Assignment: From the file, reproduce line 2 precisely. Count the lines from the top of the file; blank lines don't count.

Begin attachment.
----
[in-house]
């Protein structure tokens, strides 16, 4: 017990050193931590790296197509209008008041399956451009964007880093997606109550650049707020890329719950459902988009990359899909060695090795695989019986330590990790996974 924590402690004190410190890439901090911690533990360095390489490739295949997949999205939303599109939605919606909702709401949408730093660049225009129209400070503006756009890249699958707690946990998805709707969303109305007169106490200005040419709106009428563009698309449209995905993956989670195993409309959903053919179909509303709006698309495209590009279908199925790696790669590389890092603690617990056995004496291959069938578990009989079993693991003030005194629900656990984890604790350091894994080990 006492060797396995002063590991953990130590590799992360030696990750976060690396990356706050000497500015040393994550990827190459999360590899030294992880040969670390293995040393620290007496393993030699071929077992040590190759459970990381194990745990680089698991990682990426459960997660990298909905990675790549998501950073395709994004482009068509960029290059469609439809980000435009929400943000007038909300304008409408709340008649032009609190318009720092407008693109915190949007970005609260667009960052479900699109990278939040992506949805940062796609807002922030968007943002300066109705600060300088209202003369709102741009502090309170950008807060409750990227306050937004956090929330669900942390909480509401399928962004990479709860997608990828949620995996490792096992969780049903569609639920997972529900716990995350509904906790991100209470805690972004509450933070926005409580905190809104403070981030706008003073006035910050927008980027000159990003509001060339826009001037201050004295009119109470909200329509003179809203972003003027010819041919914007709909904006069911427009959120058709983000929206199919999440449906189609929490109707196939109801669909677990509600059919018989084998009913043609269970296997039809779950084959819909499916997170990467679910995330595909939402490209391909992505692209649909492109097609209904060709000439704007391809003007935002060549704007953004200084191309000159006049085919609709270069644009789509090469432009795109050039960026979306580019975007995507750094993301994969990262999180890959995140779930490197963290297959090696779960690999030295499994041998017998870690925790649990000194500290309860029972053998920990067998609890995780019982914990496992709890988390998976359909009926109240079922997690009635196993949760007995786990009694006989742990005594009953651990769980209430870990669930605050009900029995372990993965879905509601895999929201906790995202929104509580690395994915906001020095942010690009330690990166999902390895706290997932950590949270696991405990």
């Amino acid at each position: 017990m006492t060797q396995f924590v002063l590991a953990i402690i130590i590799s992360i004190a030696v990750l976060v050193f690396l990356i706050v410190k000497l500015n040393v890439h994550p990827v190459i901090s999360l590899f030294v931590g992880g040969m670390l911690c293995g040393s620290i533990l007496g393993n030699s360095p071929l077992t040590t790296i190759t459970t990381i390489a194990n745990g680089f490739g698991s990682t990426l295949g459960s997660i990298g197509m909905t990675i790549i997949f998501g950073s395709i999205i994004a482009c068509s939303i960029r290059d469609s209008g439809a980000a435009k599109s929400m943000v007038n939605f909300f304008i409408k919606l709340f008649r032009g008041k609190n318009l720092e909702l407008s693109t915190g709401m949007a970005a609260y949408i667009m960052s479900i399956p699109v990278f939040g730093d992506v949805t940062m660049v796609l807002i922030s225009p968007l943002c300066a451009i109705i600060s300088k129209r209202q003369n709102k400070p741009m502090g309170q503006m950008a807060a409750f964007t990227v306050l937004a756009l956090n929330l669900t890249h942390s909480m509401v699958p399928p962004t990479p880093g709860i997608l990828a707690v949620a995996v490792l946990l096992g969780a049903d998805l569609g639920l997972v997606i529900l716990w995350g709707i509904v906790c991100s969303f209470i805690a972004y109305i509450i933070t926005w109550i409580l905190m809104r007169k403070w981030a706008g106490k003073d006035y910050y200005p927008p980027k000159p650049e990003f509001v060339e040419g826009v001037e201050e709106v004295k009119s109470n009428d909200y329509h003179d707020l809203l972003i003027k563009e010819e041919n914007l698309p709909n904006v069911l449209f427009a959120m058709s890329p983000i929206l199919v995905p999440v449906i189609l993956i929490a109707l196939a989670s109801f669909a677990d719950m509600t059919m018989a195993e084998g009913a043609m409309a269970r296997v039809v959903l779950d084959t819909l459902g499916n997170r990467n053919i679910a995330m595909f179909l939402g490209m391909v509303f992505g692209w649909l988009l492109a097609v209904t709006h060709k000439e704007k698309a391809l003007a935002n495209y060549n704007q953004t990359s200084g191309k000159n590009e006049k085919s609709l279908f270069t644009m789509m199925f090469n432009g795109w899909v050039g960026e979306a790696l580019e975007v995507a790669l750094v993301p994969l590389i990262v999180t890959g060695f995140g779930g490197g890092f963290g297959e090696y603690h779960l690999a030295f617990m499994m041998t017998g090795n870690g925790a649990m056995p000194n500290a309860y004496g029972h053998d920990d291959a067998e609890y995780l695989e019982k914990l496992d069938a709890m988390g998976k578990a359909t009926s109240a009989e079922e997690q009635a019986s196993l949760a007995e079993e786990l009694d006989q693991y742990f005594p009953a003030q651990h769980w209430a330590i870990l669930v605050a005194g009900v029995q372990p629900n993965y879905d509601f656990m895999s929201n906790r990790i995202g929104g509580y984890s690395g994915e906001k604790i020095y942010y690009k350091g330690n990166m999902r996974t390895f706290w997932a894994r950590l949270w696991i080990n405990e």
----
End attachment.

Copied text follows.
């Protein structure tokens, strides 16, 4: 017990050193931590790296197509209008008041399956451009964007880093997606109550650049707020890329719950459902988009990359899909060695090795695989019986330590990790996974 924590402690004190410190890439901090911690533990360095390489490739295949997949999205939303599109939605919606909702709401949408730093660049225009129209400070503006756009890249699958707690946990998805709707969303109305007169106490200005040419709106009428563009698309449209995905993956989670195993409309959903053919179909509303709006698309495209590009279908199925790696790669590389890092603690617990056995004496291959069938578990009989079993693991003030005194629900656990984890604790350091894994080990 006492060797396995002063590991953990130590590799992360030696990750976060690396990356706050000497500015040393994550990827190459999360590899030294992880040969670390293995040393620290007496393993030699071929077992040590190759459970990381194990745990680089698991990682990426459960997660990298909905990675790549998501950073395709994004482009068509960029290059469609439809980000435009929400943000007038909300304008409408709340008649032009609190318009720092407008693109915190949007970005609260667009960052479900699109990278939040992506949805940062796609807002922030968007943002300066109705600060300088209202003369709102741009502090309170950008807060409750990227306050937004956090929330669900942390909480509401399928962004990479709860997608990828949620995996490792096992969780049903569609639920997972529900716990995350509904906790991100209470805690972004509450933070926005409580905190809104403070981030706008003073006035910050927008980027000159990003509001060339826009001037201050004295009119109470909200329509003179809203972003003027010819041919914007709909904006069911427009959120058709983000929206199919999440449906189609929490109707196939109801669909677990509600059919018989084998009913043609269970296997039809779950084959819909499916997170990467679910995330595909939402490209391909992505692209649909492109097609209904060709000439704007391809003007935002060549704007953004200084191309000159006049085919609709270069644009789509090469432009795109050039960026979306580019975007995507750094993301994969990262999180890959995140779930490197963290297959090696779960690999030295499994041998017998870690925790649990000194500290309860029972053998920990067998609890995780019982914990496992709890988390998976359909009926109240079922997690009635196993949760007995786990009694006989742990005594009953651990769980209430870990669930605050009900029995372990993965879905509601895999929201906790995202929104509580690395994915906001020095942010690009330690990166999902390895706290997932950590949270696991405990």